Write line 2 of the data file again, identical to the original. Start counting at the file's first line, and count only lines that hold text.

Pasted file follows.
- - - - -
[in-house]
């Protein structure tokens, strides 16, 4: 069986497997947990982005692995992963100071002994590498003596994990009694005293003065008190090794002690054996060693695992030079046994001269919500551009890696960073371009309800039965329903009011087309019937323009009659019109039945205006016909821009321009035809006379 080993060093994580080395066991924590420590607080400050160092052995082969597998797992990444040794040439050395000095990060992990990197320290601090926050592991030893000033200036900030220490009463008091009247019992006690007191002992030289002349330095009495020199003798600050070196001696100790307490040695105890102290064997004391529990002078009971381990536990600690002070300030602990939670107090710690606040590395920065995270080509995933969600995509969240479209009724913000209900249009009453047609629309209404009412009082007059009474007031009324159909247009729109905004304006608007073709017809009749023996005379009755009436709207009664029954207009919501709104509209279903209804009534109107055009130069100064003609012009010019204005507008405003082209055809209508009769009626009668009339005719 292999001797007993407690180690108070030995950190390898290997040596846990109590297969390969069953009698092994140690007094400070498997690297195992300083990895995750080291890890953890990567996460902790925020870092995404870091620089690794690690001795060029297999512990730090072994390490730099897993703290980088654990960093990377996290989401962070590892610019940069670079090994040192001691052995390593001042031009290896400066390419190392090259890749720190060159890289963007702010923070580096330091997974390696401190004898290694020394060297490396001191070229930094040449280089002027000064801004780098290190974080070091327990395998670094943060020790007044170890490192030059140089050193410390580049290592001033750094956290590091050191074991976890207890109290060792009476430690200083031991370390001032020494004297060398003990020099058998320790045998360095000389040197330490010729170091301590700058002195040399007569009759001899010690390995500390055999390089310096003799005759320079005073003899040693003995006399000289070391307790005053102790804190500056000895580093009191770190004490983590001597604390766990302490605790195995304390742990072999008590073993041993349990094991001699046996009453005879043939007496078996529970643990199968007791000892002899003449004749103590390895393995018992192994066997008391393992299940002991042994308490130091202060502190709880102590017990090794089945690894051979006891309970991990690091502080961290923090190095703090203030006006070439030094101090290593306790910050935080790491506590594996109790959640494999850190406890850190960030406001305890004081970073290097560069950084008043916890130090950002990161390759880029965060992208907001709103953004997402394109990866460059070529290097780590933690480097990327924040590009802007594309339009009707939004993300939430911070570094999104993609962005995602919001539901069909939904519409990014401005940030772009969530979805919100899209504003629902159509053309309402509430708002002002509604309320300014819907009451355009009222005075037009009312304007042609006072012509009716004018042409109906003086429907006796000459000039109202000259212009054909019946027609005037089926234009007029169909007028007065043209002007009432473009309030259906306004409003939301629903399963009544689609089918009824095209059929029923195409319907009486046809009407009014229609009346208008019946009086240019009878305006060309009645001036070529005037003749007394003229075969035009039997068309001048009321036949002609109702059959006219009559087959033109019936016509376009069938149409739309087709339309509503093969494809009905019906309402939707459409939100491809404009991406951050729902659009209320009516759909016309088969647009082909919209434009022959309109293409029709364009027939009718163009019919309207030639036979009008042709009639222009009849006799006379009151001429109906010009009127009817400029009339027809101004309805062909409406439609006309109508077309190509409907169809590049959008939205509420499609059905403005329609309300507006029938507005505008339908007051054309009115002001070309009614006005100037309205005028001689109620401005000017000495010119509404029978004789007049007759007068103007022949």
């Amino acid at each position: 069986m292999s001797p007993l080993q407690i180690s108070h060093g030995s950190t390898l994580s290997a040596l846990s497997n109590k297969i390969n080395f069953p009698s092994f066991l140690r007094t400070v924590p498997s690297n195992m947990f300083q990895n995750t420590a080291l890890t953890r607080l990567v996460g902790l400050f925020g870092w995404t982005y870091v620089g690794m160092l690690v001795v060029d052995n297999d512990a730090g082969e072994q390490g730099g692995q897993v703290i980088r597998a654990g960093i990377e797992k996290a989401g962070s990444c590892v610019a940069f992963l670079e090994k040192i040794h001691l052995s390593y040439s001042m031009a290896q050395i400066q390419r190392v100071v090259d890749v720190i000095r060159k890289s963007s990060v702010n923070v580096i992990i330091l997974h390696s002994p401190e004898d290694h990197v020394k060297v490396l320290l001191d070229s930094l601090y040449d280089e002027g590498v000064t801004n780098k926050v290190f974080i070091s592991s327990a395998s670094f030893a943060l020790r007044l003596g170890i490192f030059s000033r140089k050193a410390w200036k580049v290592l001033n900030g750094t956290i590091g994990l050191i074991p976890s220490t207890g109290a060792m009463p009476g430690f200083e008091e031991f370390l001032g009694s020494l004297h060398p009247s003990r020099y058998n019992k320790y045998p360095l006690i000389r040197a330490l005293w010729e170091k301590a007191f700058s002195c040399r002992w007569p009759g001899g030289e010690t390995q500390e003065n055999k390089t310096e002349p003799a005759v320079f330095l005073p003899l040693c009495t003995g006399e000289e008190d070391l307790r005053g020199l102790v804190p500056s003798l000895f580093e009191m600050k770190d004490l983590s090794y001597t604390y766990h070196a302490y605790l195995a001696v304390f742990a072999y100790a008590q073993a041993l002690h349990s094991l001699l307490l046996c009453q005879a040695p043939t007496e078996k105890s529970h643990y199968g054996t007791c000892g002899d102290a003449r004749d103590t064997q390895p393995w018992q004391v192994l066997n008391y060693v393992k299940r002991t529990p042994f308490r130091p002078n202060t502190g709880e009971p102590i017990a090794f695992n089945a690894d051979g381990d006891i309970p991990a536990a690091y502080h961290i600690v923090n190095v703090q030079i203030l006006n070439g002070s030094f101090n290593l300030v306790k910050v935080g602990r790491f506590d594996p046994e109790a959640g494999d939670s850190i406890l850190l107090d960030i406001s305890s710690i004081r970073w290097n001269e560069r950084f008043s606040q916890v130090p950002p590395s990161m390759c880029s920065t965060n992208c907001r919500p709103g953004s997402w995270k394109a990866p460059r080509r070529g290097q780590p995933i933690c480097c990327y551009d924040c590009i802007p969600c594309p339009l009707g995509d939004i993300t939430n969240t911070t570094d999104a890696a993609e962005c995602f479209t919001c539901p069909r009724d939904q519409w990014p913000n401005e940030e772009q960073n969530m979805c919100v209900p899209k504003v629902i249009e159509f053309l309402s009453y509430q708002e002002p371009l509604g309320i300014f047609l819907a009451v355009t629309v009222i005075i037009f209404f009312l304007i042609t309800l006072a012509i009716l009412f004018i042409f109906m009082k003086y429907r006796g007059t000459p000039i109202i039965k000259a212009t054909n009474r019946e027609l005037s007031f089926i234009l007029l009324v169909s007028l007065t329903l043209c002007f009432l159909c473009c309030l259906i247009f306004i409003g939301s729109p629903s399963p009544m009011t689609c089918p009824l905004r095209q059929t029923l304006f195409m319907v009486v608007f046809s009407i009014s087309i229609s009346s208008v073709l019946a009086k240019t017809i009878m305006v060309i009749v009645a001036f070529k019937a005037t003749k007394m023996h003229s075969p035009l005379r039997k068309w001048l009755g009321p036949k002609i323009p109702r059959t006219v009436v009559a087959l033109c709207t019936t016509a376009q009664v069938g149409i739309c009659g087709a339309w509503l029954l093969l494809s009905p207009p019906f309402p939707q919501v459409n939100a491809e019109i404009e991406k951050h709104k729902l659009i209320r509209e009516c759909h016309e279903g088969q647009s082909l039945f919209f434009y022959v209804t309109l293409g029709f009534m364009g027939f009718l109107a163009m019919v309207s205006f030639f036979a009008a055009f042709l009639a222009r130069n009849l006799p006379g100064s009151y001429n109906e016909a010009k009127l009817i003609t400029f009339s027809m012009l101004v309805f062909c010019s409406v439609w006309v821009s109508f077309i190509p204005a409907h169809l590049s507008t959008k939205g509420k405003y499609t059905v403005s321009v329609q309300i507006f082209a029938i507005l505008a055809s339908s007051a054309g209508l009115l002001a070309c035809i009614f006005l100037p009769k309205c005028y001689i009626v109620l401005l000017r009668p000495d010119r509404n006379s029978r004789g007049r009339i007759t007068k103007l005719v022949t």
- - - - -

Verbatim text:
């Protein structure tokens, strides 16, 4: 069986497997947990982005692995992963100071002994590498003596994990009694005293003065008190090794002690054996060693695992030079046994001269919500551009890696960073371009309800039965329903009011087309019937323009009659019109039945205006016909821009321009035809006379 080993060093994580080395066991924590420590607080400050160092052995082969597998797992990444040794040439050395000095990060992990990197320290601090926050592991030893000033200036900030220490009463008091009247019992006690007191002992030289002349330095009495020199003798600050070196001696100790307490040695105890102290064997004391529990002078009971381990536990600690002070300030602990939670107090710690606040590395920065995270080509995933969600995509969240479209009724913000209900249009009453047609629309209404009412009082007059009474007031009324159909247009729109905004304006608007073709017809009749023996005379009755009436709207009664029954207009919501709104509209279903209804009534109107055009130069100064003609012009010019204005507008405003082209055809209508009769009626009668009339005719 292999001797007993407690180690108070030995950190390898290997040596846990109590297969390969069953009698092994140690007094400070498997690297195992300083990895995750080291890890953890990567996460902790925020870092995404870091620089690794690690001795060029297999512990730090072994390490730099897993703290980088654990960093990377996290989401962070590892610019940069670079090994040192001691052995390593001042031009290896400066390419190392090259890749720190060159890289963007702010923070580096330091997974390696401190004898290694020394060297490396001191070229930094040449280089002027000064801004780098290190974080070091327990395998670094943060020790007044170890490192030059140089050193410390580049290592001033750094956290590091050191074991976890207890109290060792009476430690200083031991370390001032020494004297060398003990020099058998320790045998360095000389040197330490010729170091301590700058002195040399007569009759001899010690390995500390055999390089310096003799005759320079005073003899040693003995006399000289070391307790005053102790804190500056000895580093009191770190004490983590001597604390766990302490605790195995304390742990072999008590073993041993349990094991001699046996009453005879043939007496078996529970643990199968007791000892002899003449004749103590390895393995018992192994066997008391393992299940002991042994308490130091202060502190709880102590017990090794089945690894051979006891309970991990690091502080961290923090190095703090203030006006070439030094101090290593306790910050935080790491506590594996109790959640494999850190406890850190960030406001305890004081970073290097560069950084008043916890130090950002990161390759880029965060992208907001709103953004997402394109990866460059070529290097780590933690480097990327924040590009802007594309339009009707939004993300939430911070570094999104993609962005995602919001539901069909939904519409990014401005940030772009969530979805919100899209504003629902159509053309309402509430708002002002509604309320300014819907009451355009009222005075037009009312304007042609006072012509009716004018042409109906003086429907006796000459000039109202000259212009054909019946027609005037089926234009007029169909007028007065043209002007009432473009309030259906306004409003939301629903399963009544689609089918009824095209059929029923195409319907009486046809009407009014229609009346208008019946009086240019009878305006060309009645001036070529005037003749007394003229075969035009039997068309001048009321036949002609109702059959006219009559087959033109019936016509376009069938149409739309087709339309509503093969494809009905019906309402939707459409939100491809404009991406951050729902659009209320009516759909016309088969647009082909919209434009022959309109293409029709364009027939009718163009019919309207030639036979009008042709009639222009009849006799006379009151001429109906010009009127009817400029009339027809101004309805062909409406439609006309109508077309190509409907169809590049959008939205509420499609059905403005329609309300507006029938507005505008339908007051054309009115002001070309009614006005100037309205005028001689109620401005000017000495010119509404029978004789007049007759007068103007022949």